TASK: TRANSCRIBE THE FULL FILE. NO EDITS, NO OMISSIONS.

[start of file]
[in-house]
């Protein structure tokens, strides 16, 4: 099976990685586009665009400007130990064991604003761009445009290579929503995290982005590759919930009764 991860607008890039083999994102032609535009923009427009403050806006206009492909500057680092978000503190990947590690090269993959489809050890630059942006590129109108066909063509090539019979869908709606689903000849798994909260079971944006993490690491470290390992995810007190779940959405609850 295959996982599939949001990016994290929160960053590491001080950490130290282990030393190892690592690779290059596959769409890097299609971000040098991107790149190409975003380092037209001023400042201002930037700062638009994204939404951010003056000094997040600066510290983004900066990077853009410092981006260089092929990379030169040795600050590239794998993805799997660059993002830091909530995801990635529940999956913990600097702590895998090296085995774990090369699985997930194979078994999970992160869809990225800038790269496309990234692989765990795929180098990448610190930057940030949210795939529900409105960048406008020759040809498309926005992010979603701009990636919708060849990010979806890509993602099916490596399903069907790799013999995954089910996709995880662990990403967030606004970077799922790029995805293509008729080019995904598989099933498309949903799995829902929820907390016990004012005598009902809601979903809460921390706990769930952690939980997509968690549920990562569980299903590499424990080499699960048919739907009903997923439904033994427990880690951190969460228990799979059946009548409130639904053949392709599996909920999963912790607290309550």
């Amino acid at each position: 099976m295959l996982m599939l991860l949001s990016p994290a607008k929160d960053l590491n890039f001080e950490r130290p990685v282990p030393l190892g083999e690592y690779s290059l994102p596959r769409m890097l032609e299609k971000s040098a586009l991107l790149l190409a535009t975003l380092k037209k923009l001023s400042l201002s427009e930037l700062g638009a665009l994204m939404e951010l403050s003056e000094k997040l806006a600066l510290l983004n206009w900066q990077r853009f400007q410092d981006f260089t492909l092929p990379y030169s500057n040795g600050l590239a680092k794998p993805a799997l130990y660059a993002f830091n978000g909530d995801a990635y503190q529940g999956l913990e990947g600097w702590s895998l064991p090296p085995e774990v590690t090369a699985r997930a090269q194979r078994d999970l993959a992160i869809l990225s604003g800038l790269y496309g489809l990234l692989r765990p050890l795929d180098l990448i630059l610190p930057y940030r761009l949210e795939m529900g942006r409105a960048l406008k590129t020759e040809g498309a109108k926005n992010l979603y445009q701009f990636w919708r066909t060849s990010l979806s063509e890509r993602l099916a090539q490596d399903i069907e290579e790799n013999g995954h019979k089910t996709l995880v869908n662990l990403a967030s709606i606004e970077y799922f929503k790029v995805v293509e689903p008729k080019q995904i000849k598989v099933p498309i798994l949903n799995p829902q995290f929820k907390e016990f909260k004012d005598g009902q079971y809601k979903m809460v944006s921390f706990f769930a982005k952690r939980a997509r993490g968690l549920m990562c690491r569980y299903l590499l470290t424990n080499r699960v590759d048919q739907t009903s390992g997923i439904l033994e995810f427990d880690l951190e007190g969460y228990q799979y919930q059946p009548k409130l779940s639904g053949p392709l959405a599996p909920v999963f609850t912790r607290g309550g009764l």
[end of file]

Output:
[in-house]
């Protein structure tokens, strides 16, 4: 099976990685586009665009400007130990064991604003761009445009290579929503995290982005590759919930009764 991860607008890039083999994102032609535009923009427009403050806006206009492909500057680092978000503190990947590690090269993959489809050890630059942006590129109108066909063509090539019979869908709606689903000849798994909260079971944006993490690491470290390992995810007190779940959405609850 295959996982599939949001990016994290929160960053590491001080950490130290282990030393190892690592690779290059596959769409890097299609971000040098991107790149190409975003380092037209001023400042201002930037700062638009994204939404951010003056000094997040600066510290983004900066990077853009410092981006260089092929990379030169040795600050590239794998993805799997660059993002830091909530995801990635529940999956913990600097702590895998090296085995774990090369699985997930194979078994999970992160869809990225800038790269496309990234692989765990795929180098990448610190930057940030949210795939529900409105960048406008020759040809498309926005992010979603701009990636919708060849990010979806890509993602099916490596399903069907790799013999995954089910996709995880662990990403967030606004970077799922790029995805293509008729080019995904598989099933498309949903799995829902929820907390016990004012005598009902809601979903809460921390706990769930952690939980997509968690549920990562569980299903590499424990080499699960048919739907009903997923439904033994427990880690951190969460228990799979059946009548409130639904053949392709599996909920999963912790607290309550």
């Amino acid at each position: 099976m295959l996982m599939l991860l949001s990016p994290a607008k929160d960053l590491n890039f001080e950490r130290p990685v282990p030393l190892g083999e690592y690779s290059l994102p596959r769409m890097l032609e299609k971000s040098a586009l991107l790149l190409a535009t975003l380092k037209k923009l001023s400042l201002s427009e930037l700062g638009a665009l994204m939404e951010l403050s003056e000094k997040l806006a600066l510290l983004n206009w900066q990077r853009f400007q410092d981006f260089t492909l092929p990379y030169s500057n040795g600050l590239a680092k794998p993805a799997l130990y660059a993002f830091n978000g909530d995801a990635y503190q529940g999956l913990e990947g600097w702590s895998l064991p090296p085995e774990v590690t090369a699985r997930a090269q194979r078994d999970l993959a992160i869809l990225s604003g800038l790269y496309g489809l990234l692989r765990p050890l795929d180098l990448i630059l610190p930057y940030r761009l949210e795939m529900g942006r409105a960048l406008k590129t020759e040809g498309a109108k926005n992010l979603y445009q701009f990636w919708r066909t060849s990010l979806s063509e890509r993602l099916a090539q490596d399903i069907e290579e790799n013999g995954h019979k089910t996709l995880v869908n662990l990403a967030s709606i606004e970077y799922f929503k790029v995805v293509e689903p008729k080019q995904i000849k598989v099933p498309i798994l949903n799995p829902q995290f929820k907390e016990f909260k004012d005598g009902q079971y809601k979903m809460v944006s921390f706990f769930a982005k952690r939980a997509r993490g968690l549920m990562c690491r569980y299903l590499l470290t424990n080499r699960v590759d048919q739907t009903s390992g997923i439904l033994e995810f427990d880690l951190e007190g969460y228990q799979y919930q059946p009548k409130l779940s639904g053949p392709l959405a599996p909920v999963f609850t912790r607290g309550g009764l």